¶ 11. A person is disqualified from receiving unemployment benefits “for the week, or fraction thereof, which immediately follows the day on which he was discharged for misconduct connected with his work, if so found by the department.” Miss.Code Ann. § 71–5–513(A)(1)(b) (Rev.2011). This Court has defined “misconduct” as

conduct evincing such willful and wanton disregard of the employer's interest as is found in deliberate violations or disregard of standards of behavior which the employer has the right to expect from his employee. Also, carelessness and negligence of such degree, or recurrence thereof, as to manifest culpability, wrongful intent or evil design, and showing an intentional or substantial disregard of the employer's interest or of the employee's duties and obligations to his employer, c[o]me within the term.

Wheeler v. Arriola, 408 So.2d 1381, 1383 (Miss.1982). However, “[m]ere inefficiency, unsatisfactory conduct, failure in good performance as the result of inability or incapacity, or inadvertences and ordinary negligence in isolated incidents, and good faith errors in judgment or discretion [are] not considered ‘misconduct’ within the meaning of the statute.” Id. An employee's conduct may constitute grounds for termination, yet be insufficient to constitute misconduct disqualifying the claimant from unemployment benefits. Acy v. Miss. Employment Sec. Comm'n, 960 So.2d 592, 595 (Miss.Ct.App.2007). This Court has determined that falsification of time cards constitutes misconduct under Section 71–5–513(A)(1)(b). Miss. Employment Sec. Comm'n v. Percy, 641 So.2d 1172, 1176 (Miss.1994).

¶ 12. The employer bears the burden of proving misconduct by substantial, clear, and convincing evidence. Miss.Code Ann. § 71–5–513(A)(1)(c) (Rev.2011); Foster v. Miss. Employment Sec. Comm'n, 632 So.2d 926, 927 (Miss.1994). This evidentiary standard requires proof beyond a mere preponderance of the evidence. Shannon Engineering & Const., Inc. v. Miss. Employment Sec. Comm'n, 549 So.2d 446, 450 n. 1 (Miss.1989).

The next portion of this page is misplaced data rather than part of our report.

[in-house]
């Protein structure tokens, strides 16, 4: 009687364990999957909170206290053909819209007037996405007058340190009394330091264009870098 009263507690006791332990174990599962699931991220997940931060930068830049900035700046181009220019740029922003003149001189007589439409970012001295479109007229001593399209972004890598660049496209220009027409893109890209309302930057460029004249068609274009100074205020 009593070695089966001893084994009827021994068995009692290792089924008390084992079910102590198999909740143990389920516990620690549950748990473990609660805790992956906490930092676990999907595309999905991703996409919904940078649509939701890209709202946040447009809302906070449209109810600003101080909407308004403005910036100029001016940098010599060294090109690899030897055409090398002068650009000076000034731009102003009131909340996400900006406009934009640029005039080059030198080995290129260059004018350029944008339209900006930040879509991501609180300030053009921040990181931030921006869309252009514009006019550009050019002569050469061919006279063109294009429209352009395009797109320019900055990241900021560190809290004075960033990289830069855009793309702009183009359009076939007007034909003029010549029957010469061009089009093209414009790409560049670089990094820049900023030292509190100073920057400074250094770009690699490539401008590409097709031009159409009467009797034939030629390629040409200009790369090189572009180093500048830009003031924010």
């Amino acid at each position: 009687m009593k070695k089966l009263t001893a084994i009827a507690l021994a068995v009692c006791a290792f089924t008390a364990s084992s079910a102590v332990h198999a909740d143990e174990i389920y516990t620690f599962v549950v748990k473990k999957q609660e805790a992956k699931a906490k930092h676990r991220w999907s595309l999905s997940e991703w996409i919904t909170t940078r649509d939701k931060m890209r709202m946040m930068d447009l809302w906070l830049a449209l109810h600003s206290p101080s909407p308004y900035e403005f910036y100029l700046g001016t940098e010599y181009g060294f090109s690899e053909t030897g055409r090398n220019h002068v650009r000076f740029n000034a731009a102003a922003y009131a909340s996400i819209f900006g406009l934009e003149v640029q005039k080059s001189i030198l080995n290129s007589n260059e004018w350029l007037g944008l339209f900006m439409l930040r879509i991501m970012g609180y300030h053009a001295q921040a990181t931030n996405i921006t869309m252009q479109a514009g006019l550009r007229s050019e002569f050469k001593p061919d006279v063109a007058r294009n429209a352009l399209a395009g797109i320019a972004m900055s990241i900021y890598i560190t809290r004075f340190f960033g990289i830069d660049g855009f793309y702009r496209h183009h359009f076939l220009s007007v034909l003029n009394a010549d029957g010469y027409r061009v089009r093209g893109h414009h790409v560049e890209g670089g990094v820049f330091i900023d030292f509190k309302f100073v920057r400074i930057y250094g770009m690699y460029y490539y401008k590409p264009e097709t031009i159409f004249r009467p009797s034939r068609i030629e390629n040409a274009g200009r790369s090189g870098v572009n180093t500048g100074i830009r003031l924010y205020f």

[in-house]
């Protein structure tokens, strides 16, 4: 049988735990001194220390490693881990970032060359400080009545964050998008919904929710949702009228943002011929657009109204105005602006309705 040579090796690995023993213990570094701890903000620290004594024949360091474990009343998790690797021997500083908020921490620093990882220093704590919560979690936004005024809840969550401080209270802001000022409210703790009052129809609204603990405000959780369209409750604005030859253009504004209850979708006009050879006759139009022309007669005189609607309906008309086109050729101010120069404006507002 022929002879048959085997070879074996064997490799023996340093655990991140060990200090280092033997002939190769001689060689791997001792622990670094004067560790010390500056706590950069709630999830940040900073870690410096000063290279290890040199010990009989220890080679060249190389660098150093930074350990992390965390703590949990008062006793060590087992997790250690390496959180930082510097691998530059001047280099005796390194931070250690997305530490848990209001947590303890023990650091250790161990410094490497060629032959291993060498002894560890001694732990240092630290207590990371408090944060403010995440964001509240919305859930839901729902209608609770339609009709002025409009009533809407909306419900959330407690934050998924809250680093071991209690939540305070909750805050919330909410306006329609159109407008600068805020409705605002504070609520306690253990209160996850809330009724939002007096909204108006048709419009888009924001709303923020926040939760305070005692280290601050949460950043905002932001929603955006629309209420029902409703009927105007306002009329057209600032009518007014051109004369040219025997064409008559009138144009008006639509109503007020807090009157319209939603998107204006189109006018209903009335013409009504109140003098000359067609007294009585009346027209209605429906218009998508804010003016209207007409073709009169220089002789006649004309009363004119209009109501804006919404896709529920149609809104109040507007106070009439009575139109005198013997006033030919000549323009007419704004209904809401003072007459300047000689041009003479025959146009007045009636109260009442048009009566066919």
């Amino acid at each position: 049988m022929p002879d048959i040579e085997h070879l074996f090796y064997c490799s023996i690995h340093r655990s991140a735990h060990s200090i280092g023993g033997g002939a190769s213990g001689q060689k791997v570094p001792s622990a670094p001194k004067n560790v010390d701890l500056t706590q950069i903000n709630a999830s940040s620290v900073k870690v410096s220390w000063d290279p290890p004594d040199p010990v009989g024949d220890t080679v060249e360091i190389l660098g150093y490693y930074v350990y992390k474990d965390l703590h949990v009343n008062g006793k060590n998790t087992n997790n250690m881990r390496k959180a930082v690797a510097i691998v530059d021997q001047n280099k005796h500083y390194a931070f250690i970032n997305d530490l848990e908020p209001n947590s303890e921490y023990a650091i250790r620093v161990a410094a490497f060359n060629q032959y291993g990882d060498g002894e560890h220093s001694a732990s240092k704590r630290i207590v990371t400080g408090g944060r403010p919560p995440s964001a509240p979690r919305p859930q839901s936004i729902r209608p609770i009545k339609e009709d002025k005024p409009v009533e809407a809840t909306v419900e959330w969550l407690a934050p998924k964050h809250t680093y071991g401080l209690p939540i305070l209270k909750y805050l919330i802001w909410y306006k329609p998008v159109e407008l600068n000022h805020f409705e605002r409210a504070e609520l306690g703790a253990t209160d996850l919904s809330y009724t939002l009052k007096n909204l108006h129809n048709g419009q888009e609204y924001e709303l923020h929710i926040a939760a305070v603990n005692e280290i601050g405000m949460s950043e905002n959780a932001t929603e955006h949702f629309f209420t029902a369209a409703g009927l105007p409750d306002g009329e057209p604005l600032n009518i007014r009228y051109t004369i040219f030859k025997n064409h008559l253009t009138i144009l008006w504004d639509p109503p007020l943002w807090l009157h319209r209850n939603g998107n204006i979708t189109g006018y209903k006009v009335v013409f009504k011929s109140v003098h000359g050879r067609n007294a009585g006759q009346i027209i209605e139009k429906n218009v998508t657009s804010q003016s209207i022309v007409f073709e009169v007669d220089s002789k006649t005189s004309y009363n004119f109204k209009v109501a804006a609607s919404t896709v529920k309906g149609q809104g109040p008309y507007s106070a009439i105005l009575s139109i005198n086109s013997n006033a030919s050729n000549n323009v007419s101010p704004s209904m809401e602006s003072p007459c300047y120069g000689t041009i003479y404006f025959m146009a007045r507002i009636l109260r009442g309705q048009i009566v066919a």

¶ 13. On appeal of the decision of the MESC, “[a] rebuttable presumption exists in favor of the administrative agency and the challenging party has the burden of proving otherwise.” Miss. Employment Sec. Comm'n v. Harris, 672 So.2d 739, 743 (Miss.1996). All levels of judicial review focus on the decision of the MESC Board of Review, as that is the final decision of the agency. Miss.Code Ann. § 71–5–531 (Rev.2011). Mississippi Code Section 71–5–531 provides that, “[i]n any judicial proceedings under this section, the findings of the Board of Review as to the facts, if supported by evidence and in the absence of fraud, shall be conclusive, and the jurisdiction of said court shall be confined to questions of law.” Id.

¶ 14. We must not disturb the Board's decision unless the decision “(1) is not supported by substantial evidence, (2) is arbitrary or capricious, (3) is beyond the scope or power granted to the agency, or (4) violates one's constitutional rights.” Sprouse v. Miss. Employment Sec. Comm'n, 639 So.2d 901, 902 (Miss.1994). When a decision is supported by “such relevant evidence as reasonable minds might accept as adequate to support a conclusion,” it is supported by substantial evidence. Hooks v. George County, 748 So.2d 678, 680 (Miss.1999). “Substantial evidence” is “something less than a preponderance of the evidence but more than a scintilla or glimmer.” Hinds County v. Miss. Comm'n on Envtl. Quality, 61 So.3d 877, 885 n. 6 (Miss.2011) (quoting Miss. Dep't of Envtl. Quality v. Weems, 653 So.2d 266, 280–81 (Miss.1995)). And a decision that is supported by substantial evidence is not arbitrary and capricious. Queen City Nursing Ctr., Inc. v. Miss. State Dep't of Health, 80 So.3d 73, 78 (Miss.2011).

¶ 15. “Where there is substantial evidence, ‘an agency's fact finding must be allowed to stand even though there might be room for disagreement on that issue.’ ” Hinds County School Dist. Bd. of Trustees v. R.B. ex rel. D.L.B., 10 So.3d 387, 395 (Miss.2008) (quoting Miss. Pub. Service Comm'n v. Merchants Truck Line, Inc., 598 So.2d 778, 782 (Miss.1992)). It is the role of the agency, in its expertise, to determine the weight of the evidence and the credibility of the witnesses. Merchants Truck Line, 598 So.2d at 782 (quoting State ex rel. Pittman v. Miss. Pub. Serv. Comm'n, 481 So.2d 302, 305 (Miss.1985)). An appellate court exceeds its authority if it reevaluates the evidence and “make[s] its own determination of the trustworthiness of some particular testimony.” Knight v. Public Employees' Ret. Sys., 108 So.3d 912, 916 (Miss.2012) (quoting Pub. Employees' Ret. Sys. v. Cobb, 839 So.2d 605, 609 (Miss.Ct.App.2003)).